Plans to relax restrictions on the movement of migrant workers have been put on hold, given the recent dormitory cluster and surge in infections in some of the workers' home countries, Second Minister for Manpower Tan See Leng said yesterday.
"It's important because our responsibility is, first and foremost, to protect the lives and health of all of us, migrant workers, the industry and livelihoods," Dr Tan said during a site visit to the newly set up Seletar Vaccination Centre.
"The last thing we want is for everyone to relax and go out into the community, and then it sparks another wave. I think then we'll be much worse off. So with an abundance of caution, we decided to delay that and we want to see how this (situation) continues."
A pilot scheme was announced last December for migrant workers in some dormitories to be back in the community once a month. It was slated to start in the first quarter of this year, subject to workers' compliance with rostered routine testing, wearing contact tracing devices, and safe living measures.
Dr Tan said yesterday that restrictions were initially planned to be eased last month.
Manpower Minister Josephine Teo, also visiting the centre, said Singapore is in a phase of heightened vigilance. "I think we don't want to rush things... We want to enable employers as well to support workers in a broad range of their needs, including their recreational needs, but we need to be careful not to take one step forward and two steps back."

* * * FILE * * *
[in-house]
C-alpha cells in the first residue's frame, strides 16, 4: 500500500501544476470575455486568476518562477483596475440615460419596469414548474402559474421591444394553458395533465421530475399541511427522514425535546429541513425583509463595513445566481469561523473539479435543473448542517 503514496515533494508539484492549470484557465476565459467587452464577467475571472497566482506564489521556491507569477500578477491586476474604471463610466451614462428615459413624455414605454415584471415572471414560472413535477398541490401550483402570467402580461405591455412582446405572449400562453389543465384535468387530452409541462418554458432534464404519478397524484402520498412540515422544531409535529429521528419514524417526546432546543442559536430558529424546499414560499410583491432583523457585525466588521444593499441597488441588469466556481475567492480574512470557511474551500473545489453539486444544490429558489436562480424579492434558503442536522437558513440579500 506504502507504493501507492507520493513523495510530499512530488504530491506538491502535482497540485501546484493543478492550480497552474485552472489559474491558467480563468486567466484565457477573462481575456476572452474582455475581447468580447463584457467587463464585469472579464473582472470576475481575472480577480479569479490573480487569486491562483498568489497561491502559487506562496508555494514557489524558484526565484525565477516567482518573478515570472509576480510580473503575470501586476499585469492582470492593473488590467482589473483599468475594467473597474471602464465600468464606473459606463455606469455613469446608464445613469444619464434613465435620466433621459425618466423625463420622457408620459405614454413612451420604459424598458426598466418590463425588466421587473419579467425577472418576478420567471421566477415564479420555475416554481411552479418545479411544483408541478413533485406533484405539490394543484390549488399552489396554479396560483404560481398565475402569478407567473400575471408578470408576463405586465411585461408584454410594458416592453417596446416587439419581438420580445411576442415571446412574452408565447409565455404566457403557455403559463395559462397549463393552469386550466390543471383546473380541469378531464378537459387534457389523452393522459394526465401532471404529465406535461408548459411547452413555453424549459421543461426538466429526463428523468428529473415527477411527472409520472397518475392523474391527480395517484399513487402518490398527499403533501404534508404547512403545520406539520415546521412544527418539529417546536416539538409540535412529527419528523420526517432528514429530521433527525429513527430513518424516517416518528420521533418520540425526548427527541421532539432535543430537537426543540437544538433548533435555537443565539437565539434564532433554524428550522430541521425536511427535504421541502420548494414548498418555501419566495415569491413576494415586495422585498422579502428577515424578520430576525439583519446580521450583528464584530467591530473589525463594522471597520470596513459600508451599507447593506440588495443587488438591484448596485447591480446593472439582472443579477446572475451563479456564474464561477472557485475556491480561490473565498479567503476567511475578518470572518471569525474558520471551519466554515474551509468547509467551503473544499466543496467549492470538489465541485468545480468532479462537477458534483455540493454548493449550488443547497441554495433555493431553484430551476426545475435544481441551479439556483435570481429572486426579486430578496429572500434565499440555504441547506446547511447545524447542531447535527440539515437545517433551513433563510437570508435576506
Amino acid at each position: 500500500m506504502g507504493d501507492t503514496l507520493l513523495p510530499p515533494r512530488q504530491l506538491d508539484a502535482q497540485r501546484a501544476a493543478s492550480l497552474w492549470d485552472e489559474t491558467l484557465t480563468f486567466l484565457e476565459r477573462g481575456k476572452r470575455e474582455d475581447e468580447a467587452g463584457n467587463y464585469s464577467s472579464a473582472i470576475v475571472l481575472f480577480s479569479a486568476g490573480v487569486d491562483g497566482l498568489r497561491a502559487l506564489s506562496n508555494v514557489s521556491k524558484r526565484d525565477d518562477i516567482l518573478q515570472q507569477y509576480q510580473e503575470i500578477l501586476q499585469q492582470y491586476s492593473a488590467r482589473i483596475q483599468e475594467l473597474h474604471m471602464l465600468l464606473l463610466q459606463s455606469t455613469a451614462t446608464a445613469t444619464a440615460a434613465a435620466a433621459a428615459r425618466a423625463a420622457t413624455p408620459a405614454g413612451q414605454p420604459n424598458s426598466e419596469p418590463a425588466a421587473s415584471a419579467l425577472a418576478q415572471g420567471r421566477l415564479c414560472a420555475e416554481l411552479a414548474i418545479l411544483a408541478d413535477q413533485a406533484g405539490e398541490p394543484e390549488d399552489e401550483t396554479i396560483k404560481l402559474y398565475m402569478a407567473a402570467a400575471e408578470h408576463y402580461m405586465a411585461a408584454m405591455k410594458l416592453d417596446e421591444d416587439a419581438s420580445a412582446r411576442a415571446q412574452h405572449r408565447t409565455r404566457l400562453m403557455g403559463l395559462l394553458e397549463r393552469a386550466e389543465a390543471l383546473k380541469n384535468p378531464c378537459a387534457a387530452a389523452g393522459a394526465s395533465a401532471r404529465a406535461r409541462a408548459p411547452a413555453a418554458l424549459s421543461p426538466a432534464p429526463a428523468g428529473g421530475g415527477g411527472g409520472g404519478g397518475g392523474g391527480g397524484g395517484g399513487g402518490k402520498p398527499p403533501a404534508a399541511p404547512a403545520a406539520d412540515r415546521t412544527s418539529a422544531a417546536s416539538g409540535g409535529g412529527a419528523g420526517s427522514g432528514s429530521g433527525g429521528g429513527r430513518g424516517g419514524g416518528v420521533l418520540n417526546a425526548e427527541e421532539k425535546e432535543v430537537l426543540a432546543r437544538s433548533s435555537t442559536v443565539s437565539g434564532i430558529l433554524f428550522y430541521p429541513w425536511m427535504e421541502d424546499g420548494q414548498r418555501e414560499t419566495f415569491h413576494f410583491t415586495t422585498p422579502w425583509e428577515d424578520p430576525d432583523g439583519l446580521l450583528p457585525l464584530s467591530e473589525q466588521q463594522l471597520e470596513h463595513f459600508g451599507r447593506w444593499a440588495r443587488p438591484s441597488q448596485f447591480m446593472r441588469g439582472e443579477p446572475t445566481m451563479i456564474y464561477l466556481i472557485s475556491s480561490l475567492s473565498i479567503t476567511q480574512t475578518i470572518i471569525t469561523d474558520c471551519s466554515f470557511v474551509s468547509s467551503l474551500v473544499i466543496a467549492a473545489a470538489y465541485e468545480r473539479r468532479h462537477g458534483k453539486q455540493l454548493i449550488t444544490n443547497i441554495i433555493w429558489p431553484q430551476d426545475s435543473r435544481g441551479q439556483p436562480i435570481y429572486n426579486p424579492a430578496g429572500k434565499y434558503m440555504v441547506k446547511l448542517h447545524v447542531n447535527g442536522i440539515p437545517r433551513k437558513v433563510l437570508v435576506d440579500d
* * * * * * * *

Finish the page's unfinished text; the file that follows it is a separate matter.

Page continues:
Pre-emptive Covid-19 tests are being carried out in dorms and worksites, following a new cluster of infections at Westlite Woodlands dormitory. There has also been a spike in community cases, with 14 more confirmed yesterday, most of them patients linked to a nurse at Tan Tock Seng Hospital. There were no cases from workers' dorms.
Giving an update on vaccinations for migrant workers, Dr Tan said 42,000 - 13 per cent to 15 per cent of the total migrant worker population in dorms - have been inoculated. He added that the vaccination drive for these workers will proceed in tandem with that for the rest of the population.
Two new vaccination centres - the Seletar one and another at National Service Resort and Country Club in Kranji - were set up last month to cater to workers from dorms that may not have ample facilities for inoculations. Each can carry out 1,000 vaccinations a day.